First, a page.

• Leite, Tatiana S.; Batista, Allan T.; Lima, Francoise D.; Barbosa, Jaciana C.; Mather, Jennifer (Inter ResearchArts and ScienceDepartment of PsychologyFederal University of Rio Grande do NorteUniversity of Lethbridgehttps://dx.doi.org/10.3354/ab00655, 2016)
    A predator’s choice of prey can be affected by many factors. We evaluated various influences on population dietary composition, individual specialization and size of prey in Octopus insularis populations from 2 continental ...
  • Mather, Jennifer A. (University of WindsorArts and ScienceDepartment of PsychologyUniversity of Lethbridgehttps://dx.doi.org/10.22329/celt.v2i0.3196, 2009)
    This paper recounts the author’s experience with giving a Needs Assessment for improvement by university teachers. Subjects were from the University of Lethbridge and the 2008 Society for Teaching and Learning in Higher ...
  • Kuba, Michael J.; Byrne, Ruth A.; Meisel, Daniela V.; Mather, Jennifer A. (University of California eScholarshipArts and ScienceDepartment of PsychologyKoran Lorenz Institute for Evolution and Cognition ResearchUniversity of Lethbridgehttps://escholarship.org/uc/item/30k9h256, 2006)
    Despite the huge numbers of studies published on the learning of cephalopod mollusks, studies on non-associative learning are scarce. We tested non-associative learning (habituation) and exploration in Octopus vulgaris in ...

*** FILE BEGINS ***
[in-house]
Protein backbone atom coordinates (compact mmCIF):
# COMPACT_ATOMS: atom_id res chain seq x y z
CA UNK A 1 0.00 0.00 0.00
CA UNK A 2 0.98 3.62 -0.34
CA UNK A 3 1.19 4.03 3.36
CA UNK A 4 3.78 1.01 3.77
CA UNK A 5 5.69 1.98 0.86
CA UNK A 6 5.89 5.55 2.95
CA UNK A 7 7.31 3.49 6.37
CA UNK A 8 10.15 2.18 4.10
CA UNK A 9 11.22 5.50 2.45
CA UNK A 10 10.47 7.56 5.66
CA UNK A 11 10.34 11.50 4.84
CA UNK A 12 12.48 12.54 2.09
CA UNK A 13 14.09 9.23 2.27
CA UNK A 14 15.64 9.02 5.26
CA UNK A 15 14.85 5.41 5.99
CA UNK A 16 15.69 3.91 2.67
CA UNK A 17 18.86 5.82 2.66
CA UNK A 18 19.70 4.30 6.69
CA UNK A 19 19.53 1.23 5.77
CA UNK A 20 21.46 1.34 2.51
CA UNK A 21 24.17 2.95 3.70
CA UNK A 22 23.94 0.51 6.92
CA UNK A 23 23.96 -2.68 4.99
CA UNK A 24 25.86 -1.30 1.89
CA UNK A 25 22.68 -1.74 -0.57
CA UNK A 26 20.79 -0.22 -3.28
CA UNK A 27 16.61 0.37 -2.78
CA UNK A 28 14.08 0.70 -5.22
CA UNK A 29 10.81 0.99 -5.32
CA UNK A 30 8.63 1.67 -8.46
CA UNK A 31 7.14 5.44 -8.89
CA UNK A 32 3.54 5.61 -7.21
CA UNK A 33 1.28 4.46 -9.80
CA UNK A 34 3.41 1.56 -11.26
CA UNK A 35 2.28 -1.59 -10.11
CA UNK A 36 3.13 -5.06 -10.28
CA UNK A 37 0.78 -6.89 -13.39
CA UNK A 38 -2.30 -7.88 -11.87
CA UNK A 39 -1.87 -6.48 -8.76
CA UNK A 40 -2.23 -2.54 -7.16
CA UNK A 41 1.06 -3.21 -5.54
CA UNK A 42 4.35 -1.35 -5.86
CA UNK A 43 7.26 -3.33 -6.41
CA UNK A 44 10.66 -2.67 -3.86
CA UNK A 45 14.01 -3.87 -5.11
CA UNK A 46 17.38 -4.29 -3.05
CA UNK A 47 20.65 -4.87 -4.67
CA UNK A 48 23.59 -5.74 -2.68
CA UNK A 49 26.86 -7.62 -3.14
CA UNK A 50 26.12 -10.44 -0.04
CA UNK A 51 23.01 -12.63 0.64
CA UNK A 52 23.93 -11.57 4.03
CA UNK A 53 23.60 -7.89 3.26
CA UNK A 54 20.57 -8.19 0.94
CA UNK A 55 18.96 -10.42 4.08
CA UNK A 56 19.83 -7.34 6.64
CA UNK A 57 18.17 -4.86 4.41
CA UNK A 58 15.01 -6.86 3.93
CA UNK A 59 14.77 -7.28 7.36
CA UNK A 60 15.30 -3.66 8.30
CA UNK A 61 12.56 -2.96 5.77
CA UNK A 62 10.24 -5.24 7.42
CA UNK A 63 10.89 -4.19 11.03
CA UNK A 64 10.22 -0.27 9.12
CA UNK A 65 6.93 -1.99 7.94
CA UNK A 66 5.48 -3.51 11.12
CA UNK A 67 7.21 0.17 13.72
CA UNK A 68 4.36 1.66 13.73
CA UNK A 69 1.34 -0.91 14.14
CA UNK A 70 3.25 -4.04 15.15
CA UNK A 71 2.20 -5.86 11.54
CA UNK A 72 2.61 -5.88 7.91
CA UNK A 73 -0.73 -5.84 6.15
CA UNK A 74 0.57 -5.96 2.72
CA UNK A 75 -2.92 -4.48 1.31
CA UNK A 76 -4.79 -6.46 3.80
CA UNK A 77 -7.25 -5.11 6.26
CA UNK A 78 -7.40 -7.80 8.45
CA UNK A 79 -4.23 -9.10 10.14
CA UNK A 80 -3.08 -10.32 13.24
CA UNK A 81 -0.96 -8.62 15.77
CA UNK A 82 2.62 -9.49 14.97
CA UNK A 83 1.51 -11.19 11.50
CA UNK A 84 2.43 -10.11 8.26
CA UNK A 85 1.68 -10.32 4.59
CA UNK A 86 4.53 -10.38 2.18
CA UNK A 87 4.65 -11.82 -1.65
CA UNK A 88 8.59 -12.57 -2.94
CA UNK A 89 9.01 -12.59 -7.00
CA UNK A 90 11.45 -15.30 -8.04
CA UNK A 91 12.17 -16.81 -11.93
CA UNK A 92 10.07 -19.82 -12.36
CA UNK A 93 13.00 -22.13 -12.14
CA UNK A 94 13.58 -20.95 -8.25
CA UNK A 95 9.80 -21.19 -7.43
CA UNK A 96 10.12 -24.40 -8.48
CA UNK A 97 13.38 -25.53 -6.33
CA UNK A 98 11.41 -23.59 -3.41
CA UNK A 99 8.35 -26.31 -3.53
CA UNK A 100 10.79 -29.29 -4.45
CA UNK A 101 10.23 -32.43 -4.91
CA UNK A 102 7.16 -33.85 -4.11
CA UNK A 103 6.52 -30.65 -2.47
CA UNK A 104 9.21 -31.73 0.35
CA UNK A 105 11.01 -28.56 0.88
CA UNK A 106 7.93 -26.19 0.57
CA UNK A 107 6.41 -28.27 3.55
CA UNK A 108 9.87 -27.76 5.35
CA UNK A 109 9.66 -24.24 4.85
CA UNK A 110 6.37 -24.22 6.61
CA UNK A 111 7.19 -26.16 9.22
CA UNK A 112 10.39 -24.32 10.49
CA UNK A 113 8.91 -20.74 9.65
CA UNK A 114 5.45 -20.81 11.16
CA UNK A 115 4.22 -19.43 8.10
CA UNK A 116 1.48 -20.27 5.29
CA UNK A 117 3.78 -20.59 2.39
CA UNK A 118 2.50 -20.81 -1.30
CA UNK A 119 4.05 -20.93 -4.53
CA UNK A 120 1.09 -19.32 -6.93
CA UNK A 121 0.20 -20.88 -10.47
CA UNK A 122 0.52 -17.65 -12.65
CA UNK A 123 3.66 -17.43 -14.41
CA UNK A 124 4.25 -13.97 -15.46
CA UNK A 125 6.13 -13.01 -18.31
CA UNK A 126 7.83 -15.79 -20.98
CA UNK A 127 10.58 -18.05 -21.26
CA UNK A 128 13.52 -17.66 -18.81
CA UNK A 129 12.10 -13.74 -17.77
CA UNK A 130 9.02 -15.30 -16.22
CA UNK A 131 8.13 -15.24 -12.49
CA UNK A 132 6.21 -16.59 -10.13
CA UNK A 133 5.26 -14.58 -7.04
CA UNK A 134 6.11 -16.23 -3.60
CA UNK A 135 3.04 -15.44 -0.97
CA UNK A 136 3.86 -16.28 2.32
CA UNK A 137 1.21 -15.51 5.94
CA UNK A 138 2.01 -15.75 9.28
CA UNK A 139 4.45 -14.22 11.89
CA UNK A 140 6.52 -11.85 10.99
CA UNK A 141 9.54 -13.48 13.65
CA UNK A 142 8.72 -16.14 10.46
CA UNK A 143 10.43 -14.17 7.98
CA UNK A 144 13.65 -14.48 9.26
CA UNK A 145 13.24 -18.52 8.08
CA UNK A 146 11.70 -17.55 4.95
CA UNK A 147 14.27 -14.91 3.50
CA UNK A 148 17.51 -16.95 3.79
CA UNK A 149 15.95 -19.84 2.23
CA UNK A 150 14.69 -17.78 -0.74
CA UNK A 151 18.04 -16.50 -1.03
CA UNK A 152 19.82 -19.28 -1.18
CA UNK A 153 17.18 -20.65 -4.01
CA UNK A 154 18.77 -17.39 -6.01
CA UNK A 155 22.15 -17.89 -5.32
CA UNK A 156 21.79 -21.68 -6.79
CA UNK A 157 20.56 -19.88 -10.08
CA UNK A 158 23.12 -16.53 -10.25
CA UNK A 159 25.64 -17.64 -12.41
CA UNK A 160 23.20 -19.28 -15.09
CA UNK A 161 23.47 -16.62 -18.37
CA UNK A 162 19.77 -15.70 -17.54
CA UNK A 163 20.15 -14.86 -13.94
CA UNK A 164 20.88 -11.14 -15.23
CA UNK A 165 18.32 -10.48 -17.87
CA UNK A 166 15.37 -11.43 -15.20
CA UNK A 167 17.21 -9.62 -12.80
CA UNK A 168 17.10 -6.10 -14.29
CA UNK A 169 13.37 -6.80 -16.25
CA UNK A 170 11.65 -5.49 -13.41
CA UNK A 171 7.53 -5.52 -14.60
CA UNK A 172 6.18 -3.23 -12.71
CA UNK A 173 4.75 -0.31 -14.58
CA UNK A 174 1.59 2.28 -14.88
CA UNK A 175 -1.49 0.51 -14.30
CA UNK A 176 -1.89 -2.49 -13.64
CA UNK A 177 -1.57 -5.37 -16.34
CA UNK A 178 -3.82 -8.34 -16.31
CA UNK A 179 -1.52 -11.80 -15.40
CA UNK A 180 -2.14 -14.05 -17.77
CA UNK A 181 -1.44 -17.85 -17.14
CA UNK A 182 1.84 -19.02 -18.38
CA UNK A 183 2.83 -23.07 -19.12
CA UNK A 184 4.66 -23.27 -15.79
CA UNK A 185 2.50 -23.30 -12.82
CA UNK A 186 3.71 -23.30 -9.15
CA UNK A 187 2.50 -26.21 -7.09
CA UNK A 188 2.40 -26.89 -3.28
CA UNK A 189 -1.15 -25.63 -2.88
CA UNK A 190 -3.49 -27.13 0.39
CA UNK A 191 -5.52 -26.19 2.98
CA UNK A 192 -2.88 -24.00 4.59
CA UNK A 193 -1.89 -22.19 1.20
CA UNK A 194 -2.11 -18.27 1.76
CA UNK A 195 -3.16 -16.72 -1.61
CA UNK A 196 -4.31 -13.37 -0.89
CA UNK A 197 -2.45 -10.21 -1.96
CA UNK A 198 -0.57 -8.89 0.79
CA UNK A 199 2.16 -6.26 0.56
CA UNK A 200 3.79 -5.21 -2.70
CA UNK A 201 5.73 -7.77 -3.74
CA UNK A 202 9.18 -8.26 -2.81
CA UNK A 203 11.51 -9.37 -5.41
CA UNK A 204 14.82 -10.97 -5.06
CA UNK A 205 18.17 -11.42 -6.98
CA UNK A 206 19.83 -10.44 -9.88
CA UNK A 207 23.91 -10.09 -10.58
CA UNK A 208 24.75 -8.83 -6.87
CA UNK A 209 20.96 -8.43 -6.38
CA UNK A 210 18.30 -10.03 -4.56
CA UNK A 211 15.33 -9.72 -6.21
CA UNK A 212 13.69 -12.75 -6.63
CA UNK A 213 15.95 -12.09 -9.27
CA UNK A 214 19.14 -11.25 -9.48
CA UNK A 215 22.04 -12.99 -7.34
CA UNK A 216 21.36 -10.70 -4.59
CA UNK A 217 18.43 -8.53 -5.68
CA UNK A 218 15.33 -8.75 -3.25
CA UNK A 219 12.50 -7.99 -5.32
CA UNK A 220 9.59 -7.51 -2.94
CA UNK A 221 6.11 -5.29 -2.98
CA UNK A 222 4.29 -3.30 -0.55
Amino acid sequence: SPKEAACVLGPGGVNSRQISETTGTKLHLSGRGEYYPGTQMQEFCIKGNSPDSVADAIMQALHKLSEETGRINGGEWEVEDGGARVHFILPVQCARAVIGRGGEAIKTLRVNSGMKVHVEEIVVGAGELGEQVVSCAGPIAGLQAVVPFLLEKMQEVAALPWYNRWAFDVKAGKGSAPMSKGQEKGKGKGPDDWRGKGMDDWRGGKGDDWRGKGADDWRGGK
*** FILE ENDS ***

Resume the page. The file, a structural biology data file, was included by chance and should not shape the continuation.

• Mather, Jennifer A. (University of California eScholarshipArts and ScienceDepartment of PsychologyUniversity of Lethbridgehttps://escholarship.org/uc/item/5hb932x3, 2006)
    This paper evaluates the development of behaviour from the viewpoint of the intelligent and learning dependent cephalopod mollusks as a contrast to that of mammals. They have a short lifespan, commonly one to two years, ...
  • Mather, Jennifer A.; Anderson, Roland C. (Inter ResearchArts and ScienceDepartment of PsychologyUniversity of LethbridgeSeattle Aquarium, 2007)
    This paper first explores 3 philosophical bases for attitudes to invertebrates, Contractarian/Kantian, Utilitarian, and Rights-based, and what they lead us to conclude about how we use and care for these animals. We next ...
  • Anderson, Roland C.; Wood, James B.; Mather, Jennifer A. (Inter ResearchArts and ScienceDepartment of PsychologySeattle AquariumBermuda Institute of Ocean ScienceUniversity of Lethbridgehttps://dx.doi.org/10.3354/meps07649, 2008)
    The diet of Octopus vulgaris was determined from the remains of 649 prey items gathered from the middens of 38 dens in a small area off the Caribbean island of Bonaire. Remains of 35 species of gastropod (19% of the total), ...
  • Mather, Jennifer A. (Kwantlen Polytechnic UniversityArts and ScienceDepartment of PsychologyUniversity of Lethbridge, 2008)
    A year ago (Spring, 2007), I was on sabbatical. Being on sabbatical means focusing on my intellectual development rather than that of my students. That also means not teaching courses, but I had been teaching...a non-course. ...
  • Mather, Jennifer A.; Leite, Tatiana S.; Batista, Allan T. (Oxford University PressArts and ScienceDepartment of PsychologyUniversity of LethbridgeUniversidade Federal do Rio Grande de Nortehttps://doi.org/10.1093/czoolo/58.4.597, 2012)
    Prey choice is often evaluated at the species or population level. Here, we analyzed the diet of octopuses of different populations with the aim to assess the importance of individual feeding habits as a factor affecting ...